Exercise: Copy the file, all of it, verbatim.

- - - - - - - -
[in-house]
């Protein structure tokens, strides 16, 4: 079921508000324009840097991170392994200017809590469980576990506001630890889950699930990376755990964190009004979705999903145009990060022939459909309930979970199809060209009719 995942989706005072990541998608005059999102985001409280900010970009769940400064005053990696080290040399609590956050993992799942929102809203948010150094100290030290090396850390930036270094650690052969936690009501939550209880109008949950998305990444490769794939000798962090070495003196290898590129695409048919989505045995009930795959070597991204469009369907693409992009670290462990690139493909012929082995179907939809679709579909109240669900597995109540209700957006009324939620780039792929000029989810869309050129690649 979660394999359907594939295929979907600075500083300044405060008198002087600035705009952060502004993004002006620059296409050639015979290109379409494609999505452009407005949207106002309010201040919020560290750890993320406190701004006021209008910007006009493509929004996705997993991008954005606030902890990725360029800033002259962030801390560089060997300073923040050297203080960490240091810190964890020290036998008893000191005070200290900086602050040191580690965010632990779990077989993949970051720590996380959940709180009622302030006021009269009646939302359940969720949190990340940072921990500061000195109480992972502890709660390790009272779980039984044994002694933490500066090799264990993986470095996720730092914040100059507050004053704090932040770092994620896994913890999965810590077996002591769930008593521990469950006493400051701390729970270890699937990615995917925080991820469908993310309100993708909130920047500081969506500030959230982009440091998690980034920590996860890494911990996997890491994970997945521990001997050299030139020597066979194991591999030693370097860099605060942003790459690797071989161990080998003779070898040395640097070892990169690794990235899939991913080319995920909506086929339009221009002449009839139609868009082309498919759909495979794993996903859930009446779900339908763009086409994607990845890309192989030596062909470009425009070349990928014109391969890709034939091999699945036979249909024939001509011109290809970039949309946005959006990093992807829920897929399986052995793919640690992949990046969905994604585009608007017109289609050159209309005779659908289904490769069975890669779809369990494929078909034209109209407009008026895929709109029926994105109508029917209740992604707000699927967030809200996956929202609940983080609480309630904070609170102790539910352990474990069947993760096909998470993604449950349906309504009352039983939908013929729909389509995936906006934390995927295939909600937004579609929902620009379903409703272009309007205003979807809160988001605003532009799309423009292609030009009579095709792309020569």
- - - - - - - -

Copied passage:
[in-house]
């Protein structure tokens, strides 16, 4: 079921508000324009840097991170392994200017809590469980576990506001630890889950699930990376755990964190009004979705999903145009990060022939459909309930979970199809060209009719 995942989706005072990541998608005059999102985001409280900010970009769940400064005053990696080290040399609590956050993992799942929102809203948010150094100290030290090396850390930036270094650690052969936690009501939550209880109008949950998305990444490769794939000798962090070495003196290898590129695409048919989505045995009930795959070597991204469009369907693409992009670290462990690139493909012929082995179907939809679709579909109240669900597995109540209700957006009324939620780039792929000029989810869309050129690649 979660394999359907594939295929979907600075500083300044405060008198002087600035705009952060502004993004002006620059296409050639015979290109379409494609999505452009407005949207106002309010201040919020560290750890993320406190701004006021209008910007006009493509929004996705997993991008954005606030902890990725360029800033002259962030801390560089060997300073923040050297203080960490240091810190964890020290036998008893000191005070200290900086602050040191580690965010632990779990077989993949970051720590996380959940709180009622302030006021009269009646939302359940969720949190990340940072921990500061000195109480992972502890709660390790009272779980039984044994002694933490500066090799264990993986470095996720730092914040100059507050004053704090932040770092994620896994913890999965810590077996002591769930008593521990469950006493400051701390729970270890699937990615995917925080991820469908993310309100993708909130920047500081969506500030959230982009440091998690980034920590996860890494911990996997890491994970997945521990001997050299030139020597066979194991591999030693370097860099605060942003790459690797071989161990080998003779070898040395640097070892990169690794990235899939991913080319995920909506086929339009221009002449009839139609868009082309498919759909495979794993996903859930009446779900339908763009086409994607990845890309192989030596062909470009425009070349990928014109391969890709034939091999699945036979249909024939001509011109290809970039949309946005959006990093992807829920897929399986052995793919640690992949990046969905994604585009608007017109289609050159209309005779659908289904490769069975890669779809369990494929078909034209109209407009008026895929709109029926994105109508029917209740992604707000699927967030809200996956929202609940983080609480309630904070609170102790539910352990474990069947993760096909998470993604449950349906309504009352039983939908013929729909389509995936906006934390995927295939909600937004579609929902620009379903409703272009309007205003979807809160988001605003532009799309423009292609030009009579095709792309020569």